Copyright The Independent
Monday, 16 November 2009
For the past few months Guinea has been ruled by a young army captain who led a
successful coup. Not that you’d necessarily know about it: the regime has only
hit the world news twice. The first time was for shooting 150 pro-democracy
demonstrators: international protest at this abuse has now escalated into an
arms embargo. The second time was when the regime signed a $7bn
resource-extraction deal with the Chinese. This infusion of money has made a
mockery of international pressure.
But to grasp the deeper affront, the sheer scale of the deal must be
appreciated. Guinea is currently a no-go area for reputable resource-extraction
companies and so the Chinese faced no competition. If under these conditions
they are prepared to pay $7bn for the rights to resource extraction, it is
reasonable to suppose that they are worth much more. Yet the national income of
Guinea is only $3bn. These natural assets, vast relative to its income, were the
society’s lifeline out of poverty. They have been disposed of in haste by a
regime without legitimacy.
Guinea is an extreme instance, but the disregard of the Chinese for standards of
governance in winning resource-extraction contracts has become a leitmotif. The
result has been not only a scramble for Africa, but a race back to the bottom.
After decades of shaming behaviour, by the Millennium the major
resource-extraction companies of the OECD were being pressured into decency.
New legislation across the OECD ensured that if they bribed, they committed a
criminal offence within their home country. They became subject to scrutiny
from NGOs. New awareness among young people ensured that employees expected
their companies to behave in a socially responsible manner.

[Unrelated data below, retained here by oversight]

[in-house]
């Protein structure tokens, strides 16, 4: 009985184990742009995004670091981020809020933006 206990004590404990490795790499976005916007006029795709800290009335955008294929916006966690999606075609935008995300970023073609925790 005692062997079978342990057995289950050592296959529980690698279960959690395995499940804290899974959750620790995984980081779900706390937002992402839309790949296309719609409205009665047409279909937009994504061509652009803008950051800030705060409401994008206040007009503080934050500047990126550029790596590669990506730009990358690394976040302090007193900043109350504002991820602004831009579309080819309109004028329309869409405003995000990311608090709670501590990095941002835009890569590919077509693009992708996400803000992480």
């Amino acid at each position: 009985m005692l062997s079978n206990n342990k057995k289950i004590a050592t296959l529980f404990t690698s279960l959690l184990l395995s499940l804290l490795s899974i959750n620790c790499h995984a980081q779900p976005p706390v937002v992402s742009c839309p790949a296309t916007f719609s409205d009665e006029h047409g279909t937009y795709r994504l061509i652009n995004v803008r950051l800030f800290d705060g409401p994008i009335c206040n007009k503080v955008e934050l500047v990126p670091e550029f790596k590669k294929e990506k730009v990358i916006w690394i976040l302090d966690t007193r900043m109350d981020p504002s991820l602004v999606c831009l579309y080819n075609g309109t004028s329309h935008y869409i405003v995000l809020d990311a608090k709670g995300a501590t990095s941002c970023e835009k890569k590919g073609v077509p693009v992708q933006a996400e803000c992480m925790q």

The Extractive Industries Transparency Initiative (EITI), launched in 2003,
rapidly gained over 30 signatories from governments and companies committed to
transparent reporting of their activities. China is not party to the EITI and
so has a massive competitive advantage over firms constrained by honesty.
Yet Chinese involvement in African resource extraction can be a force for good.
They have provided a welcome infusion of competition, raising prices for
African resources and reducing prices for the construction projects on which
many Chinese firms now bid. The Chinese innovation of offering a package of
infrastructure in return for extraction rights can also be socially useful. It
ensures that the natural assets are replaced by some other asset instead of
being used exclusively for consumption.
Resource extraction in Africa has been problematic because of the way in which
the rights to extract natural resources have been sold, and because African
governments have not been sufficiently accountable to their citizens. Wherever
rights are sold through secret bilateral negotiations, the outcome is suspect
due to problems of agency and asymmetric information. The agency problem is
that the citizens who are the rightful owners of the rights to natural assets
cannot adequately control their political representatives who conduct the
negotiation. The information problem is that companies know far better than
governments what extraction rights are worth. There is a simple solution to
these problems: auctions between informed bidders, properly verified, are not
subject to corruption and reveal fair value.
Addressing the lack of accountability of government to citizen is more
difficult. Elections are not enough: typically in resource-rich countries they
work very badly as politicians divert resource revenues to finance the
patronage systems that keep them in power. Citizens need to understand the
chain of decisions involved in harnessing natural assets for development. New
technology has made the information problem less daunting.
Historically, Africa’s natural resources have been plundered. The few have
stolen from the many, and the present has stolen from the future. The foreign
companies and governments that extract Africa’s resources in circumstances in
which the revenues are unlikely to benefit ordinary people, alive and to come,
connive at plunder. By any reasonable assessment that is what the Chinese have
done in Guinea. In all African societies there are brave people struggling for
change: 150 of them were just murdered in Guinea. The international community
has a responsibility to ensure that their bravery is not in vain.
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Copyright The Independent